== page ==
Source: Institute for the Study of Labor

It is well known that the organizing environment for labor unions in the U.S. has deteriorated dramatically over a long period of time, contributing to the sharp decline in the private sector union membership rate and resulting in many fewer representation elections being held. What is less well known is that, since the late 1990s, average turnout in the representation elections that are held has dropped substantially. These facts are related. I develop a model of union decision making regarding selection of targets for organizing through the NLRB election process with the clear implication that a deteriorating organizing environment will lead to systematic change in the composition of elections held. The model implies that a deteriorating environment will lead unions not only to contest fewer elections but also to focus on larger potential bargaining units and on elections where they have a larger probability of winning. A standard rational-voter model implies that these changes in composition will lead to lower turnout. I investigate the implications of these models empirically using data on turnout in over 140,000 NLRB certification elections held between 1973 and 2009. The results are consistent with the model and suggest that changes in composition account for about one-fifth of the decline in turnout between 1999 and 2009.

Major Work Stoppages in 2013

February 20, 2014 Comments off

Major Work Stoppages in 2013
Source: Bureau of Labor Statistics

In 2013, there were 15 major strikes and lockouts involving 1,000 or more workers and lasting at least one shift, the U.S. Bureau of Labor Statistics reported today. The 15 major work stoppages beginning in 2013 were down from 19 major work stoppages beginning in 2012. (See chart 1 and table 1.)

Major work stoppages beginning in 2013 idled 55,000 workers, lower than 2012 with 148,000 idled workers. In 2013, there were 290,000 days idle from major work stoppages in effect, also lower than 2012 with 1.13 million days idle. In 2013, two-thirds of major work stoppages lasted three or less workdays. State and local government accounted for 60 percent of major work stoppages beginning in 2013. In addition, over half of major work stoppages beginning in 2013 occurred in the state of California. (See chart 2, and tables 1 and 2.)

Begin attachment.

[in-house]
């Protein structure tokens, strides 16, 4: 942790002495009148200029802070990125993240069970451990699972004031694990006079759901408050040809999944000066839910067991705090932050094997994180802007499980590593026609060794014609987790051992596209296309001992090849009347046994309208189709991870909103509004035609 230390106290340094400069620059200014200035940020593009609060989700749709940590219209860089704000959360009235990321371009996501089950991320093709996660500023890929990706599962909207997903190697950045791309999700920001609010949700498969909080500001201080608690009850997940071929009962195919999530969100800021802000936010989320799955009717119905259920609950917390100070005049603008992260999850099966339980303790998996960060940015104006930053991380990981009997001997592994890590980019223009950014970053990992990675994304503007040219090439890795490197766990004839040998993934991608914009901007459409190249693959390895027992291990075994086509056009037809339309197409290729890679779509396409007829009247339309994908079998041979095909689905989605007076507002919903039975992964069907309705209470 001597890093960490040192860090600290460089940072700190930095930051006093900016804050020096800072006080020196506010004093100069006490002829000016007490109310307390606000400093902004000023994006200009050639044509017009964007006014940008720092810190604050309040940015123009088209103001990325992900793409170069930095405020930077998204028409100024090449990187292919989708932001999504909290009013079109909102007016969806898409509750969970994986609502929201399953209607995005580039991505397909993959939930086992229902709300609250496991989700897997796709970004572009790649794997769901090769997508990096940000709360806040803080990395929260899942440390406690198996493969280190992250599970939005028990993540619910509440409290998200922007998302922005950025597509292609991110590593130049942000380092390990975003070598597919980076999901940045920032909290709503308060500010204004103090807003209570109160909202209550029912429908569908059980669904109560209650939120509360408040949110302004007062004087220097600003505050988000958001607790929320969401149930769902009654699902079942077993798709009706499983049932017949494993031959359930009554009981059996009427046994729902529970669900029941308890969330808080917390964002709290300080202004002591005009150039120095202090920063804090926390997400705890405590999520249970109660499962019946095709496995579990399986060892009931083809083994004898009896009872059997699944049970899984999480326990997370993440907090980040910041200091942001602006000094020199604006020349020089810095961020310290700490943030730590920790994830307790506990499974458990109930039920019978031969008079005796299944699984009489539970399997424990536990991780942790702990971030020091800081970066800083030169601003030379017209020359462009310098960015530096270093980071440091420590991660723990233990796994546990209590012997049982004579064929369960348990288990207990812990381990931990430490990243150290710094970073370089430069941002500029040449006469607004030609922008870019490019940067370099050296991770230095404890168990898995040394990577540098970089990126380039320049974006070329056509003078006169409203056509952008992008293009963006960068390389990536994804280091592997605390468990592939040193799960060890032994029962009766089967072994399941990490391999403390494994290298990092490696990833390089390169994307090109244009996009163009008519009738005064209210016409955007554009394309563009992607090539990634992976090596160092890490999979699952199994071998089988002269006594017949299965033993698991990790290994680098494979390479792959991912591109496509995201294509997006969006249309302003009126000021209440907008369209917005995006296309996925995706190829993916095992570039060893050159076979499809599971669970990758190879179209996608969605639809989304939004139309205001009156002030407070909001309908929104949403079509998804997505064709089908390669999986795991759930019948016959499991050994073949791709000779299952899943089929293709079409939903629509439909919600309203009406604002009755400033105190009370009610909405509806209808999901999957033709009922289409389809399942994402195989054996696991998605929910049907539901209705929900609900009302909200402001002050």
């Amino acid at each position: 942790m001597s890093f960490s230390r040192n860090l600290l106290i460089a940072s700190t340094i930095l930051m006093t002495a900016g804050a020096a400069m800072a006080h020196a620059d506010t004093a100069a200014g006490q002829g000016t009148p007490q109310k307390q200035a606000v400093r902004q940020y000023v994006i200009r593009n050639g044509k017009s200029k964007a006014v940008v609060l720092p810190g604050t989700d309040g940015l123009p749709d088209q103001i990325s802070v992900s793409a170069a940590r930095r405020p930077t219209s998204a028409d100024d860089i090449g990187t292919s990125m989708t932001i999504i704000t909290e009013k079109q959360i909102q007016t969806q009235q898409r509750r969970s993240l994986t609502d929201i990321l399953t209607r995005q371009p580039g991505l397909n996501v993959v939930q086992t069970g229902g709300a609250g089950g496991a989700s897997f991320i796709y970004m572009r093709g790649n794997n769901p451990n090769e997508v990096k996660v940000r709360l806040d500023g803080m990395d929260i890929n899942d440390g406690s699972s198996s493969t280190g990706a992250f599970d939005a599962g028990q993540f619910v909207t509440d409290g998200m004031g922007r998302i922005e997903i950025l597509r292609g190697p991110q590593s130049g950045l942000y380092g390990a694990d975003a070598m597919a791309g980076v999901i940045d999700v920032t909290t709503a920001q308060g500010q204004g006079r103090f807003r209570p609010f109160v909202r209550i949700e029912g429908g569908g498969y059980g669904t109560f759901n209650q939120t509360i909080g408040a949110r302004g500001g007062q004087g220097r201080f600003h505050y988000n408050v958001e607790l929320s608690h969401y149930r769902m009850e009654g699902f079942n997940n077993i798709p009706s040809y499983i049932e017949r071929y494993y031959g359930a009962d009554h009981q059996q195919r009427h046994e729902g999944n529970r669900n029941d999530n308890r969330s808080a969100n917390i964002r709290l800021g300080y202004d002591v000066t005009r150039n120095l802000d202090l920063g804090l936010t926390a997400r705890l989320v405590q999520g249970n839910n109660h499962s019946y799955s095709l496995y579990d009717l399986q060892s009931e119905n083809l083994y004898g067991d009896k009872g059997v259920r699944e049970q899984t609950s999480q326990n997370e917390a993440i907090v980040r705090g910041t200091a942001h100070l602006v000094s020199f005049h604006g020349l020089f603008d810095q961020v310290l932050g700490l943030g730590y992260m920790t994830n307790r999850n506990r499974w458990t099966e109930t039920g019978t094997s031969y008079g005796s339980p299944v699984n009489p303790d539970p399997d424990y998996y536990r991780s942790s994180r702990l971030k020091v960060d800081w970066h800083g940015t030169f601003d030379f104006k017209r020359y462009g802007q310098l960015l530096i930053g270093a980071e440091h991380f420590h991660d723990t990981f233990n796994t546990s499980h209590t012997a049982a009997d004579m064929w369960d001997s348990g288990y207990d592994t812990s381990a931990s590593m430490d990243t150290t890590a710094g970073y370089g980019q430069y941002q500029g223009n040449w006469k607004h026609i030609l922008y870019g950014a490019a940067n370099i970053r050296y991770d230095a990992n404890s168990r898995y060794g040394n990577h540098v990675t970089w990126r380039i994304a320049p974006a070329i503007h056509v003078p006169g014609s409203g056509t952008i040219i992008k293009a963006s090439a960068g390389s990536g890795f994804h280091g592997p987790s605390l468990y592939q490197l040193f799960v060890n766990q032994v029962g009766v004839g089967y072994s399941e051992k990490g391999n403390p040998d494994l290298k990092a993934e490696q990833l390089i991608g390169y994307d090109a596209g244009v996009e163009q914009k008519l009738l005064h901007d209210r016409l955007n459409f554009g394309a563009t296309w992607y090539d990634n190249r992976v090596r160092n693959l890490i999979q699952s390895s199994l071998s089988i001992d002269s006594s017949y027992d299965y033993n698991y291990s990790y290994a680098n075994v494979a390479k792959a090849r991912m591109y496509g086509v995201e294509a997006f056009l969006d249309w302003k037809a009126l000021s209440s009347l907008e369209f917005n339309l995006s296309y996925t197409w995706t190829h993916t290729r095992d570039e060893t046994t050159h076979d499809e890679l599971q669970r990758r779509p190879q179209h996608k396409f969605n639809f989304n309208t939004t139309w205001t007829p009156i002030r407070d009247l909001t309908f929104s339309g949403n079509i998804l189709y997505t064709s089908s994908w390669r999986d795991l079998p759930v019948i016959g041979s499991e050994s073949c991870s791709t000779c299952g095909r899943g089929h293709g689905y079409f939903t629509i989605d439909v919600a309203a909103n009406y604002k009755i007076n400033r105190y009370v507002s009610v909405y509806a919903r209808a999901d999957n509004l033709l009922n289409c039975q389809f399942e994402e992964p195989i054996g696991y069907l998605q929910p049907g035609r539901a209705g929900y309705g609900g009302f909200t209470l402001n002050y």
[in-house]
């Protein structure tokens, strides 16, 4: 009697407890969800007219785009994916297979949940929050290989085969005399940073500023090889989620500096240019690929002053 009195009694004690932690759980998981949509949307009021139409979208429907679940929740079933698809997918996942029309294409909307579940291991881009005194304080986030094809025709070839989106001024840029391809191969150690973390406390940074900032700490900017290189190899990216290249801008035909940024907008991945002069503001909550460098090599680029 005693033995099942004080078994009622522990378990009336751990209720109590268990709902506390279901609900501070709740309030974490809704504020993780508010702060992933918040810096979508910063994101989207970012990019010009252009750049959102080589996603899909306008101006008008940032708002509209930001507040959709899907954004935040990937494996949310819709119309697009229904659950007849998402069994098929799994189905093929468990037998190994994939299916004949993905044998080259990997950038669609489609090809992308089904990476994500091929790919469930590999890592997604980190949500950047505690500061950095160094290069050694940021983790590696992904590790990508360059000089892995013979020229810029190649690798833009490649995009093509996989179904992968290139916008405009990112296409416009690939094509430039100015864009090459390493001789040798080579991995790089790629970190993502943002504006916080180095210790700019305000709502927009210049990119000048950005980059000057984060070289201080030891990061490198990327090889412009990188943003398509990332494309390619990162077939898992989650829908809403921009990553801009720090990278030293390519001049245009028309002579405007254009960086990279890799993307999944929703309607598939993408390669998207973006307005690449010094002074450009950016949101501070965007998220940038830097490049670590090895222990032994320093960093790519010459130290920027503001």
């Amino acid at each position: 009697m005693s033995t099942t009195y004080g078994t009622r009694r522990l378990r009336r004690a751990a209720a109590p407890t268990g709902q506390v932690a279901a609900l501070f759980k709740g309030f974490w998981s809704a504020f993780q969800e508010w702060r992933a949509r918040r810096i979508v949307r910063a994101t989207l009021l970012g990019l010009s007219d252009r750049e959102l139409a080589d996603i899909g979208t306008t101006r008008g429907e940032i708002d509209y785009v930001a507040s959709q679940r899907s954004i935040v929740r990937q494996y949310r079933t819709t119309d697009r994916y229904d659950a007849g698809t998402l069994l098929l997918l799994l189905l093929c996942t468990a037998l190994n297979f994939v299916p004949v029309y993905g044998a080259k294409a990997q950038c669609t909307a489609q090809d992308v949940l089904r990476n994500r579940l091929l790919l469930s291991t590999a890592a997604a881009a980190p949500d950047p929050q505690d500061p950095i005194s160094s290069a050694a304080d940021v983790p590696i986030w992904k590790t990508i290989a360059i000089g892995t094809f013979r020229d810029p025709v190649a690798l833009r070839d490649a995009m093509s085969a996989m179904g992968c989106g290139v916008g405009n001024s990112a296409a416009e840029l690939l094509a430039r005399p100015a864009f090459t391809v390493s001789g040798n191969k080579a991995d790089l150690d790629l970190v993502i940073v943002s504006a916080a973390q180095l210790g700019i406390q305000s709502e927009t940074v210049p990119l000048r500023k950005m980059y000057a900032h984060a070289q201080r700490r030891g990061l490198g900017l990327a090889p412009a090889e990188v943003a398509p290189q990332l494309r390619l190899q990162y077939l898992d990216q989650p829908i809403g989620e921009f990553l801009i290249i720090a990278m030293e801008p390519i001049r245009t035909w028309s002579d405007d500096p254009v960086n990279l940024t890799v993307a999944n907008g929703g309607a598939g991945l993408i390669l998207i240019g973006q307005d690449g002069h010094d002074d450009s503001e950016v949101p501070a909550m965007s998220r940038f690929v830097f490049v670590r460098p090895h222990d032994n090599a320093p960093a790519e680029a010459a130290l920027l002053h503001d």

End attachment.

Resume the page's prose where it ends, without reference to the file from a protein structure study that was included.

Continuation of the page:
The longest and most days idle of any major work stoppage beginning in 2013 was between the New York City Public Schools and the Amalgamated Transit Union Local 1181, with 8,000 workers accounting for 176,000 days idle. The greatest number of workers involved in a major work stoppage beginning in 2013 was between the University of California Medical Centers and American Federation of State County and Municipal Employees Local 3299 (including the University Professional and Technical Employees Union for one day), involving as many as 18,800 workers. (See table 2.)

Other notable work stoppages beginning in 2013 included the Bay Area Rapid Transit (BART) and the Service Employees International Union Local 1021 and the Amalgamated Transit Union Local 1555. BART was involved in two major work stoppages, occurring in July and October. (See table 2.)

CRS — The National Labor Relations Act (NLRA) – Union Representation Procedures and Dispute Resolution

February 19, 2014 Comments off

The National Labor Relations Act (NLRA) – Union Representation Procedures and Dispute Resolution (PDF)
Source: Congressional Research Service (via MSPB Watch)

The National Labor Relations Act of 1935 (NLRA) gives private sector workers the right to join or form a labor union and to bargain collectively over wages, hours, and other working conditions. An issue before Congress is whether to change the procedures under which a union is certified as the bargaining representative of a union chosen by a majority of workers.

Under current law, the National Labor Relations Board (NLRB) conducts a secret ballot election when a petition is filed requesting one. A petition can be filed by a union, worker, or employer. Workers or a union may request an election if at least 30% of workers have signed authorization cards (i.e., cards authorizing a union to represent them). The NLRA does not require secret ballot elections. An employer may voluntarily recognize a union if a majority of workers have signed authorization cards.

Once a union is certified or recognized, the NLRA does not require the union and employer to reach an initial contract agreement. When a union and employer cannot reach an agreement on a contract, instead of a strike or lockout the parties may use mediation and arbitration to resolve the dispute.